By the way, Experian has two options for handling a situation like this. You can either freeze or lock your credit, or both. A credit freeze is the standard, federally required option, but if you want additional security, you can lock your credit by paying them a monthly fee of $4.99. I don’t think the extra level of protection is necessary and opted for the basic freeze.


The next thing I did was to put a fraud alert on my credit reports. I learned that if you file a one-year fraud alert at one of the three credit bureaus, they are legally required to share that information with the other two. This is not the case with longer-term fraud alerts, or alerts as a result of active duty in the armed services. The TransUnion and Experian websites made it difficult to activate a one-year fraud alert, so I used the Equifax site. It took just a few minutes and showed up on my other credit reports within forty-eight hours.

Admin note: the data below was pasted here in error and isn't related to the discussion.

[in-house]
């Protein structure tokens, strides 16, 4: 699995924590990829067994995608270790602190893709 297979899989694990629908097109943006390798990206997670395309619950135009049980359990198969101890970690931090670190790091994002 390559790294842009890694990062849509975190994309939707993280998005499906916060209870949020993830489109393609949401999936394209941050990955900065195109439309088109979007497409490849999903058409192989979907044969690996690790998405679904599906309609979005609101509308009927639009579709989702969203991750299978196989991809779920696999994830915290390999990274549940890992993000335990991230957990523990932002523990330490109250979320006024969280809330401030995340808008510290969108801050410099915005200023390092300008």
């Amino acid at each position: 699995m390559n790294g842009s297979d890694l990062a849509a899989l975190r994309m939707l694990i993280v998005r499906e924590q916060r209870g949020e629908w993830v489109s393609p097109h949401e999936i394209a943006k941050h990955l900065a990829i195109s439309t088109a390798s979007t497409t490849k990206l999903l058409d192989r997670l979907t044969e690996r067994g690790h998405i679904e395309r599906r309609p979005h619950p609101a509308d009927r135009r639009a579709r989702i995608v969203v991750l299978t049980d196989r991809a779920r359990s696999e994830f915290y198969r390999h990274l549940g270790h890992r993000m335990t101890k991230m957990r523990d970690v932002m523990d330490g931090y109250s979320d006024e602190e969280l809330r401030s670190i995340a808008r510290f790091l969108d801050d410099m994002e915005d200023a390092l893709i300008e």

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Now I wanted to get the hard inquiries off of my credit reports. This type of inquiry is bad for your credit and, given that it was the result of fraudulent activity, I didn’t want the inquiry hanging around for the next two years. The only problem is that the credit bureaus, though they proclaim to offer easy solutions for disputing accounts, can make removing inquiries a bear.

Take TransUnion for example. Their dispute center gives you quick and easy buttons to select which accounts you’d like to dispute. In order to dispute an inquiry though, you’ve got to call them. At least that is what their website says! I’ll save you some time though; their website is wrong. After going through thirty minutes of phone trees, an agent told me that I would have to mail them some documents via USPS in order to dispute a hard inquiry. The documents needed are a Federal Trade Commission (FTC) identity theft report, a copy of your driver’s license, a copy of your credit report, a letter explaining the dispute that includes your credit report number, and a copy of the Fair Credit Reporting Act Section 605B. Save time by using the FTC template provided at the end of this article.